Another limitation is the overall narrowness of the scope of the volume. Shirran does make it clear that he is concerned with evaluation. He does not explicitly differentiate between assessment and evaluation and is most explicitly concerned with summative evaluation and reporting. He provides little direction to teachers concerning formative assessment strategies or record keeping. The terrain in which he works is almost exclusively that of marks. This may be because his focus is on older students: about a third of his examples come from middle years contexts (grades 5 - 8) and the rest are Senior years contexts (grades 9 - 12). It may also be because his focus is on existing, traditional practice. Anyone interested in how to gauge learning by means of observation or by portfolio artifacts and annotations will have to look elsewhere, as will those interested in peer- or self-evaluation or the evaluation of group work.
All teachers can benefit, though, from considering the points Shirran raises in his final chapter, “Evaluation Complaints.” Here he suggests the motivation for his writing the entire book as he tackles the tension of pedagogy as it mixes with politics, in particular, how teachers can best cope with the (often valid) parental complaints about evaluation and the role administrators serve in mediating evaluation concerns. While straying somewhat from the goal of evaluating students, it is in this chapter that Shirran overtly addresses his book’s subtitle. He provides a serviceable list of “The Characteristics of the Effective Teacher” (20 annotated items; pp. 82-86) and balances it with “The Characteristics of the Effective Student” (10 annotated items; pp. 86-89). These can serve students, parents, and administrators as checklists or as discussion or reflection points.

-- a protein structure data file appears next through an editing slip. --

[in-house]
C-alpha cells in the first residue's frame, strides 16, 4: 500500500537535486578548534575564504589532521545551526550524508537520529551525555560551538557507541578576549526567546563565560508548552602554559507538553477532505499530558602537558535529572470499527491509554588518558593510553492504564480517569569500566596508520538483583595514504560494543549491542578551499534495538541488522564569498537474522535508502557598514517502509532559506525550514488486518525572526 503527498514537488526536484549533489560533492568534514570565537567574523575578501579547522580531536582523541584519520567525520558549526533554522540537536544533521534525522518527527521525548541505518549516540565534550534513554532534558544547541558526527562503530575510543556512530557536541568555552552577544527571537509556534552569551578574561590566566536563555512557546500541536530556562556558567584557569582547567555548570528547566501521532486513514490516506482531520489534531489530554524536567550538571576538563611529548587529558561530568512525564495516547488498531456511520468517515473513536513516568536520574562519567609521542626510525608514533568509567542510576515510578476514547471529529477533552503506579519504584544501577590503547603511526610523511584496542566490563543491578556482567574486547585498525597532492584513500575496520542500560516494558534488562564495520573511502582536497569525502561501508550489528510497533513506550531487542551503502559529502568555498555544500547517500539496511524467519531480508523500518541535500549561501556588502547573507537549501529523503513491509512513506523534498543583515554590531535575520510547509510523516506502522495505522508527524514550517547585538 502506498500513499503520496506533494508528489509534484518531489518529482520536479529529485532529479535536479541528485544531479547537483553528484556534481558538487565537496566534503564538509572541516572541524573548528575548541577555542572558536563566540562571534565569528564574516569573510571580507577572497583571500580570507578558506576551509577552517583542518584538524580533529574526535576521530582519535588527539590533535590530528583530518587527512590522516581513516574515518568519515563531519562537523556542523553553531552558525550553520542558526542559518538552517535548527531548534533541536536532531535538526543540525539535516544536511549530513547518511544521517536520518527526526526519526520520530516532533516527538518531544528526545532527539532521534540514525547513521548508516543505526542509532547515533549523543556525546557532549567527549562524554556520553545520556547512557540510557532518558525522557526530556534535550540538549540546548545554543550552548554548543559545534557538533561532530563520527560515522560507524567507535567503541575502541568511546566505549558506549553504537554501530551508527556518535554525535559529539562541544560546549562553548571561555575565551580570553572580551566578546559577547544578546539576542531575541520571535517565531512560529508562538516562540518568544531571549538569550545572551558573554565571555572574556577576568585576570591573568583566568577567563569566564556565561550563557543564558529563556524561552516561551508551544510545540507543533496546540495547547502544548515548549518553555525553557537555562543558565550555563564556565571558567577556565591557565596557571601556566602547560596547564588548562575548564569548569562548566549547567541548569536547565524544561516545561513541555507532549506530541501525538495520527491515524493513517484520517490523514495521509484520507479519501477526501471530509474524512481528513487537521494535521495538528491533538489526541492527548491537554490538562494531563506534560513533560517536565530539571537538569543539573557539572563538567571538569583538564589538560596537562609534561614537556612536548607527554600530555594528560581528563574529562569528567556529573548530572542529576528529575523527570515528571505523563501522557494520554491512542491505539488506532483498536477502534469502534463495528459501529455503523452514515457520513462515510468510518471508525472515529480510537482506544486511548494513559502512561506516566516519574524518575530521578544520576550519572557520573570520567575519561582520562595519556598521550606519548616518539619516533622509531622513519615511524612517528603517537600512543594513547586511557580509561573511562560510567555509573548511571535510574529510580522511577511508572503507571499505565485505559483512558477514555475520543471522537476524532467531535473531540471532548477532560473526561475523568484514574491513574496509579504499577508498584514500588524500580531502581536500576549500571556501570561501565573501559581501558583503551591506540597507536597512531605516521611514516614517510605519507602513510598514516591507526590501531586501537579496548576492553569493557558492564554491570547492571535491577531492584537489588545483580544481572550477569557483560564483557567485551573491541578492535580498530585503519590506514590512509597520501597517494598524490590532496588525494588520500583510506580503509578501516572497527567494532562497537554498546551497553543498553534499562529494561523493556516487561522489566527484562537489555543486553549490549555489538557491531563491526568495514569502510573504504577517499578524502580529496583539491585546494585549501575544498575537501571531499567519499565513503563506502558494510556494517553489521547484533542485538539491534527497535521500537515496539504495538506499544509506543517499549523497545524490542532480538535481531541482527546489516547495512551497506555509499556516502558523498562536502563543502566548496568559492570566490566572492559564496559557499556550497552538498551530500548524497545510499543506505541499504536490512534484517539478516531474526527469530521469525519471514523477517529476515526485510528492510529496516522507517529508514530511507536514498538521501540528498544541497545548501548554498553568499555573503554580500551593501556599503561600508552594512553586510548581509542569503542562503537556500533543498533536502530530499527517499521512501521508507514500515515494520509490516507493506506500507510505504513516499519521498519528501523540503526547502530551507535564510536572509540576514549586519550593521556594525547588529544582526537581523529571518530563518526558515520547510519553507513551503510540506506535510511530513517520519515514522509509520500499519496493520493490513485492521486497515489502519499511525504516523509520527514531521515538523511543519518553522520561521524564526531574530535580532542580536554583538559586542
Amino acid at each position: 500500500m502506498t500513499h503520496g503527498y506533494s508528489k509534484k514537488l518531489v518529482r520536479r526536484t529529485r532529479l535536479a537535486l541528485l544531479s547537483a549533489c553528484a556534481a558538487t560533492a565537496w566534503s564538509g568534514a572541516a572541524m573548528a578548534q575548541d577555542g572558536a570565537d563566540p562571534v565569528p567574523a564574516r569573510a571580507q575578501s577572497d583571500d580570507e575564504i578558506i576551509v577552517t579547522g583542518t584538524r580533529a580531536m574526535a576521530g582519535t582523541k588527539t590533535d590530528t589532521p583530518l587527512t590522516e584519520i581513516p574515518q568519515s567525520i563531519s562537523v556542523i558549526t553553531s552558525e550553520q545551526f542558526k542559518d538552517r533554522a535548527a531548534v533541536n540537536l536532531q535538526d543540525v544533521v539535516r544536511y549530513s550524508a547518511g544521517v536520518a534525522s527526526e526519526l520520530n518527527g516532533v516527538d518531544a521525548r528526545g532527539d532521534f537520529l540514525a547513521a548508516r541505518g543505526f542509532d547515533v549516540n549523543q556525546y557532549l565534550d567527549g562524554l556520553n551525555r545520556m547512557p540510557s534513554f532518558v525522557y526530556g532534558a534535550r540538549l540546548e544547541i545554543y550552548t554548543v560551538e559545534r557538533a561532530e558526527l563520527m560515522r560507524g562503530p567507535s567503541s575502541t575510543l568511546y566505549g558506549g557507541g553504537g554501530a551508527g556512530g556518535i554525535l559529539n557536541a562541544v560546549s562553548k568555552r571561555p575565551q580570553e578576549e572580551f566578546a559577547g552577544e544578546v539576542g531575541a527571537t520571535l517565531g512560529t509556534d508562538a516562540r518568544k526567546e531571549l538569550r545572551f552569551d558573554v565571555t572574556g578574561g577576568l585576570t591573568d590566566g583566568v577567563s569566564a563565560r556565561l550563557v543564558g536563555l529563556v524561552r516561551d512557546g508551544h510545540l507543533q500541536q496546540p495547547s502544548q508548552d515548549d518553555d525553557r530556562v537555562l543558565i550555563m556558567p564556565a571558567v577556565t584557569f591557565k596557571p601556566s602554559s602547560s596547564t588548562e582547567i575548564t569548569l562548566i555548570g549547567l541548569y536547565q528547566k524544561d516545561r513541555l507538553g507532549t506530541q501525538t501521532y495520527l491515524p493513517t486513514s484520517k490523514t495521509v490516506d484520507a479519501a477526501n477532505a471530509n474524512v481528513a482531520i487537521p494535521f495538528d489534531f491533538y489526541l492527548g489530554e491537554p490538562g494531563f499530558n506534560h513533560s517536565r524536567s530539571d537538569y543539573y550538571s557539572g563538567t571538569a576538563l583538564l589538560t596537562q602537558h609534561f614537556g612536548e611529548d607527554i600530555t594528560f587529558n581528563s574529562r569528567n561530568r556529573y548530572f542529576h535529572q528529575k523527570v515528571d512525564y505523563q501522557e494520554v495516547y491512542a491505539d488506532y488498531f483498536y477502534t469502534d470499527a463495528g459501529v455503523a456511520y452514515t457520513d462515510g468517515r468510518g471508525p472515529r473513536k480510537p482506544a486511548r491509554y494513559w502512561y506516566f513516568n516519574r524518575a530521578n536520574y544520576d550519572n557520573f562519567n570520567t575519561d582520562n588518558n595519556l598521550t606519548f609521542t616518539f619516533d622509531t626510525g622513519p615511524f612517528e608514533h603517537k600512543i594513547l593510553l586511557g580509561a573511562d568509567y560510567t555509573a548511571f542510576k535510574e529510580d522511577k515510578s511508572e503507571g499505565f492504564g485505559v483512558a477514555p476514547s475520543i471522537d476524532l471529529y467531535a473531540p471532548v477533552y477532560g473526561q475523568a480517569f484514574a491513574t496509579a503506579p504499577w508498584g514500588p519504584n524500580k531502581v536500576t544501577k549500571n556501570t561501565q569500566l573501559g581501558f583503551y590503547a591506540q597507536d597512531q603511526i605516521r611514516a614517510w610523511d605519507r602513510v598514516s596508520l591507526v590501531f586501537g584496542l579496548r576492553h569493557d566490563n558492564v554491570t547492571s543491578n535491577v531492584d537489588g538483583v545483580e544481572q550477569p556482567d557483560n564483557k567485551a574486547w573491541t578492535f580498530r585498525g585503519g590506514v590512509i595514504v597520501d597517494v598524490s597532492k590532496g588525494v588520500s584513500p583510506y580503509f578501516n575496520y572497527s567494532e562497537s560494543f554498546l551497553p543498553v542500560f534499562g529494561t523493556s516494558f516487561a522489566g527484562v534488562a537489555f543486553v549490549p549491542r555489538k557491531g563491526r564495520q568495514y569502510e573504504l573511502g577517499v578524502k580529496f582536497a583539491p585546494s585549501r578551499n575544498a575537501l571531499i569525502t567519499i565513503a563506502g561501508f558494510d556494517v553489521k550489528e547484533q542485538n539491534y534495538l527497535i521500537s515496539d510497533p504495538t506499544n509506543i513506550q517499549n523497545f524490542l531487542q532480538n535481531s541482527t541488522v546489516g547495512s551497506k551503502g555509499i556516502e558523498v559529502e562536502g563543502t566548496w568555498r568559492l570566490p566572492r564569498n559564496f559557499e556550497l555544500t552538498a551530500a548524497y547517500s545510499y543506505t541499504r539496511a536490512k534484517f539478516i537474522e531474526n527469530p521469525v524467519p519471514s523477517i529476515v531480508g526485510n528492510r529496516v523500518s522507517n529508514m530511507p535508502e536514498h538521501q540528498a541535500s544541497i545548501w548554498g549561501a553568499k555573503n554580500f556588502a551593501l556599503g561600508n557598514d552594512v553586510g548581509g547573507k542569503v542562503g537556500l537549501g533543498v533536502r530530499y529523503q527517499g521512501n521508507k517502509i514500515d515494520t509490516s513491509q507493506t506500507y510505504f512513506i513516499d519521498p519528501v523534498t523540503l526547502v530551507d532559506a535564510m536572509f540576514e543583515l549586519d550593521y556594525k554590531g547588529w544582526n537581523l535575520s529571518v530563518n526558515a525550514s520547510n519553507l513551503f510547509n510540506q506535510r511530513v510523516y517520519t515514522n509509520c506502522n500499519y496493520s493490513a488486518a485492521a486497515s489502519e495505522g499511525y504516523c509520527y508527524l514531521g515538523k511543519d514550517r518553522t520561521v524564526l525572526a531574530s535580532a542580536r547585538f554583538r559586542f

All in all, Shirran’s work will have some interest and usefulness for established teachers, preservice teachers, teacher educators, school administrators, and parents in middle and senior years settings. I am confident that this book would lead most teachers to make some strategic changes to their evaluation practices. The clear, example case studies Shirran includes to illustrate his points could elicit engaged conversations in preservice classrooms, staff meetings, or parent council meetings.
Pat Sadowy is a Senior Instructor at the Faculty of Education, University of Manitoba, where she teaches curriculum and instruction courses in language and literacy at the middle years level.
To comment on this
title or this review, send mail to email@example.com.
Copyright © the Manitoba Library Association. Reproduction for personal
use is permitted only if this copyright notice is maintained. Any
other reproduction is prohibited without permission.